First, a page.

Prism: there are alternatives

Since the Prism surveillance scandal broke in the Guardian and revealed the extent of government access to internet users data, many including myself have been looking for alternatives. The Prism Break website has listed a huge number of these, which is great but a number of these aren’t particularly user friendly so I’m using this blog to highlight my picks all of which are available free.

Browser
Prior to the revelations I had been a committed (Google) Chrome user, it offered faster feeling experience than IE and had the then innovative omnibar which allowed Google searches to be undertaken without visiting the search engines home page. The best alternative to this is Mozilla Firefox; it’s free, open source and customisable and available for Windows, OS X, Linux and Android.

The Omnibar add-on gives you the ability to search straight from the browser address box, as per Chrome. DoNotTrackMe and Adblock Plus are also must adds, which block both annoying ads and hidden java script, which track your movements across the internet.

Mobile Web Browser
Again wanting to ditch Chrome from my iPhone, I tried Opera and Dolphin; both of which are available for iOS and Android. While Opera offered data compression features it seemed to freeze when data coverage was poor. Dolphin on the other hand seems slick and is easily customisable to force searches through the privacy conscious DuckDuckGo (see below).

Search
If you want to get away from the dominant Google, Bing and Yahoo, worth trying are the European StartPage or the US based DuckDuckGo, both of which promise no logging or tracking of searches. Both offer good web search but lack the niche video, news and blog searches of the established players. StartPage, however, does have a reasonable image search.

Cloud Storage
The best alternative to Google Drive, and (Microsoft) Skydrive I’ve found is the 256 bit AES encrypted Spider Oak. The service is hosted in the US but the level of encryption means even their staff don’t have unencrypted access to your data, the downside to this is if you lose/forget your password there’s no way of recovering your back-up. They offer 2gb for free to anyone, or those clicking through this link should get a 1gb referral bonus (3gb).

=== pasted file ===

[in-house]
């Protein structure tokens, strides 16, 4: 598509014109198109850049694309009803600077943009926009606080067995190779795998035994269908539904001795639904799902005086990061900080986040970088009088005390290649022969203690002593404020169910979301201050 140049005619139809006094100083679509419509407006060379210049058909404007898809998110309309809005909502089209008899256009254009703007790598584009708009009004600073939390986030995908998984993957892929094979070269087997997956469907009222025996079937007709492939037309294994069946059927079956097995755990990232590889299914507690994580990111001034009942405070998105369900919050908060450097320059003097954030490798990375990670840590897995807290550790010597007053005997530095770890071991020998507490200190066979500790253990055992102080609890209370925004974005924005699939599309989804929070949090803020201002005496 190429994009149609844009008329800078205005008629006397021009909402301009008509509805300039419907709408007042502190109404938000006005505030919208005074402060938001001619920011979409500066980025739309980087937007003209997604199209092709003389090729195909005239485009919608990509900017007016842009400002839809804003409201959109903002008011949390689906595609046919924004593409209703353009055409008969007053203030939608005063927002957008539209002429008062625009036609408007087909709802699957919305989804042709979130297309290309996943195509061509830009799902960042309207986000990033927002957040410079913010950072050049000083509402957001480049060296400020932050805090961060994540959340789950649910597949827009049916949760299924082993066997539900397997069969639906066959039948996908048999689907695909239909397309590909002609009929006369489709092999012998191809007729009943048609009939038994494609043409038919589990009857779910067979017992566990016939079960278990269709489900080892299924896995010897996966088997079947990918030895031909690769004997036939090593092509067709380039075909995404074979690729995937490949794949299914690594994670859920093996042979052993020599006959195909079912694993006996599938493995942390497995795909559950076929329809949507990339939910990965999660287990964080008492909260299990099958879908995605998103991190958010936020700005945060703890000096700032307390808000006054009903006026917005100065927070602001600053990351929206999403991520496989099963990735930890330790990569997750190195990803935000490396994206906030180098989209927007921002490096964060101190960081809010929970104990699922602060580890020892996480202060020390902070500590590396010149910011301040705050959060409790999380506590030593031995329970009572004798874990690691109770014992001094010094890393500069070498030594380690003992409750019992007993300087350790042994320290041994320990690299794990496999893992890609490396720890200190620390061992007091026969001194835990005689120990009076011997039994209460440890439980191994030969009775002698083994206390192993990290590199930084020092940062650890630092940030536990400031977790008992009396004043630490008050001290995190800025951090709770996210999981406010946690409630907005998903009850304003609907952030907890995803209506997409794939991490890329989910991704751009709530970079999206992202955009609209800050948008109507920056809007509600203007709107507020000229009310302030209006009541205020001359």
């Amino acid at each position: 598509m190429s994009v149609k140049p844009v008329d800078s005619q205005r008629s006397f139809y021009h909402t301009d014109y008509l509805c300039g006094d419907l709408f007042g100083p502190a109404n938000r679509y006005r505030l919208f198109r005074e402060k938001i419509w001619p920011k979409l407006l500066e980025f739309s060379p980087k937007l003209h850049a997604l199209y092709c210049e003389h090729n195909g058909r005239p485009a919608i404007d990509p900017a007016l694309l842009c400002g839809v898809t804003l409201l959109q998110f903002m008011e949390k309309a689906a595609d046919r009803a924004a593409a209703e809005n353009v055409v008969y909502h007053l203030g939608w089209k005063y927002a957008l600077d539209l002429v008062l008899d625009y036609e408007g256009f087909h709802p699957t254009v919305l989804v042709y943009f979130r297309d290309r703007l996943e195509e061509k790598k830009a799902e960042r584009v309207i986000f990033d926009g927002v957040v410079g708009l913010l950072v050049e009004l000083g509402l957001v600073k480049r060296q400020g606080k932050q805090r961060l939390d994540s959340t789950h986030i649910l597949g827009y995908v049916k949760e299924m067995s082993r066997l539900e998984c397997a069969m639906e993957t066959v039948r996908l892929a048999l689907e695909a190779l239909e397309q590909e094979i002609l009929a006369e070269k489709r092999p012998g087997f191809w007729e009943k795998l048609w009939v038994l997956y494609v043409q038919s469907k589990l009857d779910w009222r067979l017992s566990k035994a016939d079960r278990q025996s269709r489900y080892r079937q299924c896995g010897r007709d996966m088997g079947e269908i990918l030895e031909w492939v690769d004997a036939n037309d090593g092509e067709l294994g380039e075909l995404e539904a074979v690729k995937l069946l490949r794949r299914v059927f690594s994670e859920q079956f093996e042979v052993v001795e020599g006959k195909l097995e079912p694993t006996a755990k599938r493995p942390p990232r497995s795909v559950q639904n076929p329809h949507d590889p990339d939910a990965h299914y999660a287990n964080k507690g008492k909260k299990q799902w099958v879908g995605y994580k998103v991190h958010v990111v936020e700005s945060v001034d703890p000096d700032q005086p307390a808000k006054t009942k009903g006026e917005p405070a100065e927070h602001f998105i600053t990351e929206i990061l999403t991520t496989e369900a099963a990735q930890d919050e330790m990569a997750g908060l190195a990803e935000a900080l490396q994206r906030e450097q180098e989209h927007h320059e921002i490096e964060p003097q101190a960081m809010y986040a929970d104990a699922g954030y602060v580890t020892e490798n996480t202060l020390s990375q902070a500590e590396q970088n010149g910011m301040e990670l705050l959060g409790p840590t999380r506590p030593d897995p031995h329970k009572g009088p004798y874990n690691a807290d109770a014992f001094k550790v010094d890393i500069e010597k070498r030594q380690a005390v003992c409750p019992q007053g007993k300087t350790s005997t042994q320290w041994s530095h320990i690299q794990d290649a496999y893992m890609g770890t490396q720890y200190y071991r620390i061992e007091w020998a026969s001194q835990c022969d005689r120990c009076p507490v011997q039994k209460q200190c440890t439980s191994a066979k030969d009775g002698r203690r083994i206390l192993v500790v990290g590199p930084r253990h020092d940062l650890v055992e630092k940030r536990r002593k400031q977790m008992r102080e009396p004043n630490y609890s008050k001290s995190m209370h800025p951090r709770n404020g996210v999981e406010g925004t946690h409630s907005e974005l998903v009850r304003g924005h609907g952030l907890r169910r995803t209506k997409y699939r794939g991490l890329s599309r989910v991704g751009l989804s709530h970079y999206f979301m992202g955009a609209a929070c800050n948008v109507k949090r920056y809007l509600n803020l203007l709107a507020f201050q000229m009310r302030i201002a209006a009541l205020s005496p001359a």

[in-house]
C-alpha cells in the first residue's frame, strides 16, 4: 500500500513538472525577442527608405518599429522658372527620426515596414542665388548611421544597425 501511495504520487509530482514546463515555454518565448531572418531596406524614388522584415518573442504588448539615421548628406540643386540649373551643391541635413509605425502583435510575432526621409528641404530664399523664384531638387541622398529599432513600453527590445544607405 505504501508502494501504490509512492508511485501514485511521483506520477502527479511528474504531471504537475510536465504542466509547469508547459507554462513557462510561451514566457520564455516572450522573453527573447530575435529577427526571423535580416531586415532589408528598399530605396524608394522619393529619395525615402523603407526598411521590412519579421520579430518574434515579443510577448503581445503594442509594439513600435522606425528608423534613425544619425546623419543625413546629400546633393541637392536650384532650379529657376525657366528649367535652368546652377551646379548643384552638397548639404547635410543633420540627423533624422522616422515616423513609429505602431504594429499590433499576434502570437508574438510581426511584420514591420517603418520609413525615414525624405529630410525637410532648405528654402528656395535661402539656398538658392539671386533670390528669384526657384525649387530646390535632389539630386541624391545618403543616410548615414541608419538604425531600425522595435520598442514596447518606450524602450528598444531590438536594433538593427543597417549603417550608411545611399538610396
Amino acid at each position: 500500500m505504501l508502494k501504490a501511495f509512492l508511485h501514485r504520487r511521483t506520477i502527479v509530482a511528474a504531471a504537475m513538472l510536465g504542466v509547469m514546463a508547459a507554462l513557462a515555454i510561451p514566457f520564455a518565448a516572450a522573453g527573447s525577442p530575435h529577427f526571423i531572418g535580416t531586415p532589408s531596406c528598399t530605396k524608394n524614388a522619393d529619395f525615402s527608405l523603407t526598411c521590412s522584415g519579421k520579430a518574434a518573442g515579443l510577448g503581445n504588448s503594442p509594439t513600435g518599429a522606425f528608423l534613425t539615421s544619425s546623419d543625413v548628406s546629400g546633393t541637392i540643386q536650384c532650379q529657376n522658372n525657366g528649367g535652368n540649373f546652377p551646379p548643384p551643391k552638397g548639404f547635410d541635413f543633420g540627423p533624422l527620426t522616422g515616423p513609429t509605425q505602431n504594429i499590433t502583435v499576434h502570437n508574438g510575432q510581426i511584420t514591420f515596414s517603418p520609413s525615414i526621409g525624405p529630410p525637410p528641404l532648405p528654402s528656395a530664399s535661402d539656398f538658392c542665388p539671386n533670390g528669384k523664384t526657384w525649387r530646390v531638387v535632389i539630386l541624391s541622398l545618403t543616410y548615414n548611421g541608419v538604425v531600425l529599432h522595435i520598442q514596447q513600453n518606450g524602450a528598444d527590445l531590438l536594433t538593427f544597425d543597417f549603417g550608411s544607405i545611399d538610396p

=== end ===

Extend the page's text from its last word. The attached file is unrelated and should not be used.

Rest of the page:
Mapping
Open Source Routing Machine finds the fastest car route in seconds, the only quirk for UK users is that postcodes need to be separated correctly unlike Google Maps. A slight downside is that it doesn’t offer walking or cycling directions.

Mobile Messaging
The Wickr app for iOS offers free encrypted messaging that self erase within a predefined time, which can be set up to 5 days. It’s unbelievably easy to use and Mashable reports it has been approved by IT security consultant Dan Kaminsky but the developers reluctance to release the source code has left some doubtful of its claims. My take on it is, can it be any worse than iMessage which is archived and probably accessible by the NSA. An Android version is promised in future.

It would be foolish to believe you could ever fully escape a security services or police investigation, but this software should stop or limit the wholesale archiving of our digital lives, help us regain our privacy, and send a message to the established players that their are consequences of breaching our trust.

Please feel free to comment below and follow on twitter: @madeupnamethree

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6 thoughts on “Prism: there are alternatives

  1. mail.yandex.com offers 8gb cloud storage, encrypted and servers are held in Russia. But the best thing about this is a folder on desktop like any other, which is connected to the cloud.
    Betterprivacy for firefox is the only add on to delete LSO or long tern ‘super cookies’.
    HTTPS-everywhere is another add-on which encrypts all websites with encryption.
    But one of the best cookie managers is:
    https://addons.mozilla.org/en-US/firefox/addon/self-destructing-cookies/?src=api
    This is the closest to not using cookies at all.
    Hope you find this useful.

  2. myeh I suppose so, but the FSB wanted to see who is funding him. Are they foreign trying to destabilize? I feel Russia got court orders for this, and still trust Russian FSB more than you know who !

  3. Oh dam I forgot to say, I encrypt everything before it goes to yandex with 4096 bit rsa encryption. It’s easy to encrypt a file before it goes to the cloud. That’s insane encryption !

    • This definitely opens up your options if your willing to encrypt before you upload to the cloud, and there are free encryption programs like TrueCrypt (http://bit.ly/12Hn1Xj) will take you to AES256. What do you use to get it to 4096?

      The other thing worth pointing out for anyone reading in the UK is Part III or RIPA (Regulation of Investigatory Powers Act) requires you to give the police the key/password or face up to 2 years in jail, 5 if your suspected of terrorist offences..

  4. I am using Ubuntu at the mo, and a program called seahorse. There is a slight learning curve with it [seahorse], contact me if you have trouble.
    But it doesn’t keep asking for passwords every time you encrypt or decrypt anything.
    Thankfully I don’t live in the UK ! But the line has to be drawn somewhere especially where children are concerned for example. The law should require one hands over keys in cases like that.

    Then again we have company secrets, medical secrets, and personal information we have a right to keep private. We pay the Government to do a job.

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